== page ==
Visit to Poland leaves Bay Area residents optimistic

On a recent tour of Krakow’s underground tunnels, a group of Bay Area residents learned about the connection between Poland’s burgeoning democracy and the revival of Jewish culture lately exploding there.

Karen Underhill, who has studied Polish and Polish-Jewish culture for years and has been living in Krakow for about a decade, led the group through the city’s dark basements and beneath streets that had housed centuries of Jewish history.

She explained her theory that the Jewish situation in Poland today is a bellwether for the country’s identity as a contemporary European society.

In times of trouble, Underhill told the group of about 25, “what Polish culture knows how to do best is keep culture underground — literally — and revive it.”

The group traveled to Poland as part of a trip sponsored by the Jewish Heritage Initiative in Poland, a project of the Belmont-based Taube Foundation for Jewish Life & Culture. Peninsula resident Tad Taube, a leader in the Jewish revival in Poland recently, hopes to get other area leaders involved in reinvigorating Jewish culture in the country of his birth.

“If there’s a chance for the Polish-Jewish community to survive, it has to be with active participation from American Jews,” he said. “We go back to our country — our other country — and tell what we’ve seen, that it’s not a graveyard. It’s active, it’s vibrant, and we need it.”

Sue Diamond, board president of the Jewish Community Center of San Francisco, was moved by a meeting with members of the Polish-Jewish community in the Nozyk synagogue in Warsaw. The trio of young men included the editor of a Jewish magazine and two founders of Jewish youth clubs.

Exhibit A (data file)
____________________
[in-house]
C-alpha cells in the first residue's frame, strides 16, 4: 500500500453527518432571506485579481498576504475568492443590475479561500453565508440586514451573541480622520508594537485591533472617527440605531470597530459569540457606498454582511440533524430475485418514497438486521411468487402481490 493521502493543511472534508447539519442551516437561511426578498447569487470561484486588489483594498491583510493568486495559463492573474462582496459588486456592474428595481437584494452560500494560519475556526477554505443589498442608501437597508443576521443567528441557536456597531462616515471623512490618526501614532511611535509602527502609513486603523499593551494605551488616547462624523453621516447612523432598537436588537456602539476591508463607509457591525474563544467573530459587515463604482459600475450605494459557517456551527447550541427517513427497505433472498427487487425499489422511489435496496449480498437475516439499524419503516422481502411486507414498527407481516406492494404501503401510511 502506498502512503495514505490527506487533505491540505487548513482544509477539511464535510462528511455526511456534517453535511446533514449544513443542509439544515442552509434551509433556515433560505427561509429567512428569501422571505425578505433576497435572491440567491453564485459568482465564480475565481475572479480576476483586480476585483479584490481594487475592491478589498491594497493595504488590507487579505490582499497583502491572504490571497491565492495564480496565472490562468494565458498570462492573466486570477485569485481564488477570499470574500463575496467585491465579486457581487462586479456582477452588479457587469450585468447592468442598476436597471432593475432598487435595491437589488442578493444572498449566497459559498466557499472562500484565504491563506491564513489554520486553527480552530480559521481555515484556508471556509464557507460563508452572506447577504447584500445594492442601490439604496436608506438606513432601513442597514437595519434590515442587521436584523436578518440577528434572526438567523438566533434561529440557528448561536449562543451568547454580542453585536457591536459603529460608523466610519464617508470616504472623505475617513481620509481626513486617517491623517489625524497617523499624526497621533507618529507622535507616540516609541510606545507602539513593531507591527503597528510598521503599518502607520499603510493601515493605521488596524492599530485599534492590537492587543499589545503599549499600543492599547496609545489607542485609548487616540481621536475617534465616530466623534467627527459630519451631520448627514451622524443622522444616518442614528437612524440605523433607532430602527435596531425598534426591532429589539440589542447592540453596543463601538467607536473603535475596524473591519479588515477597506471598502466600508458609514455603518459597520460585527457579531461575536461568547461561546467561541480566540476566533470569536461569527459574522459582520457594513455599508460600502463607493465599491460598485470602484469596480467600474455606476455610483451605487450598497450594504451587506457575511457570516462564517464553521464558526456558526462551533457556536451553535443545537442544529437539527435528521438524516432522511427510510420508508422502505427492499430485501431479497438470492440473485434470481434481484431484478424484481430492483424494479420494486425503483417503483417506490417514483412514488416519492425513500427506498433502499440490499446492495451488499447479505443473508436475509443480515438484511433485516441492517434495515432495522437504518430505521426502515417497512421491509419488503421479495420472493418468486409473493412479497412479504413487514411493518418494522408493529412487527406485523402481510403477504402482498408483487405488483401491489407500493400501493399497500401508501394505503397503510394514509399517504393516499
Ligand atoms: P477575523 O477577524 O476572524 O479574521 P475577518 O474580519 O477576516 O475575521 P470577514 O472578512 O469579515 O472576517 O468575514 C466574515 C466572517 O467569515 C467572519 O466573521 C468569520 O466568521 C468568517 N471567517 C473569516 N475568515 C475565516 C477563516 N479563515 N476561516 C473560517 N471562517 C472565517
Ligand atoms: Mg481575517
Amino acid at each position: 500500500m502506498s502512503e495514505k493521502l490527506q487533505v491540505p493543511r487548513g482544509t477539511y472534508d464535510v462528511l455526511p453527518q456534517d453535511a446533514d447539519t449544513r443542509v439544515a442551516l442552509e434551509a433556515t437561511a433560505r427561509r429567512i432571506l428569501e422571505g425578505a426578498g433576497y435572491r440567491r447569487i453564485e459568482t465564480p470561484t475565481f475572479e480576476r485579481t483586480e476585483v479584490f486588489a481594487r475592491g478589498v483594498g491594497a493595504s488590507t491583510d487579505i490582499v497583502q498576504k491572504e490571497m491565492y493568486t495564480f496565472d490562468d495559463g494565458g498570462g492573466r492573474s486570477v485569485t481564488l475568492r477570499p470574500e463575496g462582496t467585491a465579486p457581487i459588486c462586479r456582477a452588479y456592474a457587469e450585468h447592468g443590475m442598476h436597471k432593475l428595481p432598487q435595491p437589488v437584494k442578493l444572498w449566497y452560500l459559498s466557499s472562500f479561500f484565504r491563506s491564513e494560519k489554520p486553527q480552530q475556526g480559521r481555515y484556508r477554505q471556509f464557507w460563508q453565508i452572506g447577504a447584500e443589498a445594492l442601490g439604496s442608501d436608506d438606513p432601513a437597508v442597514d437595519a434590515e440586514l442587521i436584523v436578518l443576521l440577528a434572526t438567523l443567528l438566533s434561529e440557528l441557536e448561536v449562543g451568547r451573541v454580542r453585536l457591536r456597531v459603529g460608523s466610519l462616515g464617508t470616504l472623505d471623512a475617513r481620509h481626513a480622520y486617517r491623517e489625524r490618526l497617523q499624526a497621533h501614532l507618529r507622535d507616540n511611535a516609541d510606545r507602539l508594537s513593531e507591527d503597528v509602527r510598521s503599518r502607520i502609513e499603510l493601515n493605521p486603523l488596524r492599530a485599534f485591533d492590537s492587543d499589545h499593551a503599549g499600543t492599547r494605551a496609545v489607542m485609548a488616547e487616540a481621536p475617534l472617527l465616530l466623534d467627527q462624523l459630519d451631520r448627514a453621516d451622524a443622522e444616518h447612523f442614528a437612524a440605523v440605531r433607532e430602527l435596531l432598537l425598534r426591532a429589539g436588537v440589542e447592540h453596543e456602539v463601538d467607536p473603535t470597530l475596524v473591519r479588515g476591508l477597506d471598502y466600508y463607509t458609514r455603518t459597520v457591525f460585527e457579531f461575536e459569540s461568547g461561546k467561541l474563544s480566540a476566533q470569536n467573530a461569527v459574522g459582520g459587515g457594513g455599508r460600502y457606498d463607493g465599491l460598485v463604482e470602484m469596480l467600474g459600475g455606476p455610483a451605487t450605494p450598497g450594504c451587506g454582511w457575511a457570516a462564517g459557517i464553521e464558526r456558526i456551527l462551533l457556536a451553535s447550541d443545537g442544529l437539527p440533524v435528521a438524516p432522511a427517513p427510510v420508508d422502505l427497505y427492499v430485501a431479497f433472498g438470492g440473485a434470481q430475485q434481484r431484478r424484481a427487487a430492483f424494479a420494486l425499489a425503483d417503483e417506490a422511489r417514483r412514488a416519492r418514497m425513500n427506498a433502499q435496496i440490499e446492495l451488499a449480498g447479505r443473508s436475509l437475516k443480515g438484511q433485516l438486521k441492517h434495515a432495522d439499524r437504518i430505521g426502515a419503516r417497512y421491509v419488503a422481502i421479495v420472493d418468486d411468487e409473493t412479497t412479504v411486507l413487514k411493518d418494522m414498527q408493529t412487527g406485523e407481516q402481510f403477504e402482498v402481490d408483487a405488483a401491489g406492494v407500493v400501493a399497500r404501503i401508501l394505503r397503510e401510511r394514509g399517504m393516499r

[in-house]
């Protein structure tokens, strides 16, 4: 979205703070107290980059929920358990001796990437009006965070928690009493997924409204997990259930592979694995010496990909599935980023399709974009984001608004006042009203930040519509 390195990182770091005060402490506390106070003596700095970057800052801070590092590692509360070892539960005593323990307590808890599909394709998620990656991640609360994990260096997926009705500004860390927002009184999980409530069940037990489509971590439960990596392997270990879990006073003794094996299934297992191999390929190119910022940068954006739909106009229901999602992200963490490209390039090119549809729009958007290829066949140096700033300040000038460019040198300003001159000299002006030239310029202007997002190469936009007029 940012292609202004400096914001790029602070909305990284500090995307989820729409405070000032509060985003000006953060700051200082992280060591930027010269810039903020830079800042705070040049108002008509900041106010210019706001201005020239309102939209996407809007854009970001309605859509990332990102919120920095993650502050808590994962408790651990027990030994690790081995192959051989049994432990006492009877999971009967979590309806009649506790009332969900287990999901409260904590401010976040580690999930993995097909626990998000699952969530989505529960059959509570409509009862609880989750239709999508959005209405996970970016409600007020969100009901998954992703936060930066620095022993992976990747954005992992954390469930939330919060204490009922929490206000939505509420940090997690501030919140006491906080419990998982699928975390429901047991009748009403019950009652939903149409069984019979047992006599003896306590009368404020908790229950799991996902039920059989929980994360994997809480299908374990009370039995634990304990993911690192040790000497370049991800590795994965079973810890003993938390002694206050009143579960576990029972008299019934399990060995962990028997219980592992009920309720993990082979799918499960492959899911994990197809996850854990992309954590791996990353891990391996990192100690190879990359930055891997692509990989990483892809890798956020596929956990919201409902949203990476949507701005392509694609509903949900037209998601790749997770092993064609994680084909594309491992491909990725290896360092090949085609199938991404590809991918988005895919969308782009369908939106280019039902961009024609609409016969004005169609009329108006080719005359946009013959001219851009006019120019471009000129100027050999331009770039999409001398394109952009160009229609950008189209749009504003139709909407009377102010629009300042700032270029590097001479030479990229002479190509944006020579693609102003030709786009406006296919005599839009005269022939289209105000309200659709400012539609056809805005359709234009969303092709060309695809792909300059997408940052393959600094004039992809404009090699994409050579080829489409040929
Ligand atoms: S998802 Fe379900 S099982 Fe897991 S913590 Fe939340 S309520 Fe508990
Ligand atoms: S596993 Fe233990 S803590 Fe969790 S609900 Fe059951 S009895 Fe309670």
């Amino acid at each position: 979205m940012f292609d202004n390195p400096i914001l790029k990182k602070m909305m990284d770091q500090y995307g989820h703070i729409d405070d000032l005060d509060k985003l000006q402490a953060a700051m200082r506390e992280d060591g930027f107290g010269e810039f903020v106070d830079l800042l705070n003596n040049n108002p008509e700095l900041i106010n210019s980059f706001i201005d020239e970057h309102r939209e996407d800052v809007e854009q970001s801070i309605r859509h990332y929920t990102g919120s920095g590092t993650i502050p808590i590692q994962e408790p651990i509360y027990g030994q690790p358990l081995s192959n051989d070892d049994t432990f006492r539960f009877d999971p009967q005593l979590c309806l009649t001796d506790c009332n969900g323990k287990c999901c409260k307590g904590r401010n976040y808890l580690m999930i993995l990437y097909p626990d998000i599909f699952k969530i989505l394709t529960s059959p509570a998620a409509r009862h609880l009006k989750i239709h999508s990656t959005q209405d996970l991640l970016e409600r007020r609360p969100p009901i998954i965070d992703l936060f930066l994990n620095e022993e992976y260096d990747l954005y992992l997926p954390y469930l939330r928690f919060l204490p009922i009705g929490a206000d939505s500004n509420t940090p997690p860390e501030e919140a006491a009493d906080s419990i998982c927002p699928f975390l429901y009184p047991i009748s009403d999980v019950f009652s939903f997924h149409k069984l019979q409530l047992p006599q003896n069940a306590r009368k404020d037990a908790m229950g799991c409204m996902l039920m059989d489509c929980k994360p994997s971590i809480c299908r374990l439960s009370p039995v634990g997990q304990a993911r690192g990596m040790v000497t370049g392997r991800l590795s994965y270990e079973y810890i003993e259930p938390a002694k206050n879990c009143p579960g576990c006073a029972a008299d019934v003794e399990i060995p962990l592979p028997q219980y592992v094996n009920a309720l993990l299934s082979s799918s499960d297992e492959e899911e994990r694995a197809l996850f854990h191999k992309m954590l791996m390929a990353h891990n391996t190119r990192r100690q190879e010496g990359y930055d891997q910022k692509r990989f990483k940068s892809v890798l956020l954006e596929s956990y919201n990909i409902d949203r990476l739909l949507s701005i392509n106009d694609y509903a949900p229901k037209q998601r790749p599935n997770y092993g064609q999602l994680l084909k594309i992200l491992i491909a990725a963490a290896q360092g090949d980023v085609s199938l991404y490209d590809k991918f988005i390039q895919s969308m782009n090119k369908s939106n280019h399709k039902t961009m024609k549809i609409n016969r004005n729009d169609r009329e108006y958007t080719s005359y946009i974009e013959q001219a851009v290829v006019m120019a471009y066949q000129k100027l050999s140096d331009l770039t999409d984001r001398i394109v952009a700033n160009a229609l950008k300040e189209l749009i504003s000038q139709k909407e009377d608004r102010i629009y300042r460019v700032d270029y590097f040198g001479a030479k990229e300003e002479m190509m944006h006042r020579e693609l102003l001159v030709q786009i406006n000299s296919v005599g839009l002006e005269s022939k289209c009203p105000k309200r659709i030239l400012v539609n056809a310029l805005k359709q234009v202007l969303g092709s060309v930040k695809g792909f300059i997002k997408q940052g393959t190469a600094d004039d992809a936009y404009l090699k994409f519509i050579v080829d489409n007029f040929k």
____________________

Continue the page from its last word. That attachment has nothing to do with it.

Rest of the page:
The Holocaust, she realized, is never far from their minds. Even so, they choose to be openly Jewish against a backdrop in which it would be easier to choose not to.

“As nascent as it might be, they are eagerly seeking out being Jewish, and we ought to be part of it with them,” she said.

For Moses Libitzky, president of the Jewish Community Foundation of the Greater East Bay, Polish-Jewish history is personal.

“My mother felt every rock was soaked with Jewish blood, but she had good memories too,” said Libitzky, contrasting his previous trips to Poland, when the future looked bleak, to this one, which filled him with a sense of optimism. “Poland today is not a stereotype — Poland is a good friend of Israel, and you have to look at what context produces that.”

Anita Friedman, executive director of the S.F.-based Jewish Children and Family Services and a Taube foundation board member, likened Poland’s Jewish situation to posttraumatic stress disorder on a societal level. As such, she hopes the community will lay down new neural tracks. “You can’t be stuck like a car in the snow in 1945,” she said. “I can see how genuinely committed to democracy Poles are, and Jews flourish within a democracy.”

For Jeff Farber, CEO of the Koret Foundation in San Francisco and a Taube foundation board member, the journey cemented his commitment to growing Jewish life in Poland. “It’s an honor to be able to recognize that what happened, happened. You can’t take it back. But you can recognize and understand it and make Jewish lives that much better.”

For those involved in Bay Area Jewish communal organizations, the trip also provided an opportunity to think about how to connect their communities with Poland’s. Diamond hopes to initiate travel programs to Poland and host exhibits from the Jewish Historical Institute in Warsaw. Friedman is involved in a project to create books for local Holocaust survivors with Polish roots.

As the weeklong Krakow Jewish Culture Festival drew to a close and activities raged outside, in the quiet of a luncheon in the Klezmer Hois, a Jewish-style restaurant, the visitors reflected on their visit.

“I came interested in the past,” Diamond said. “But I leave interested in the future.”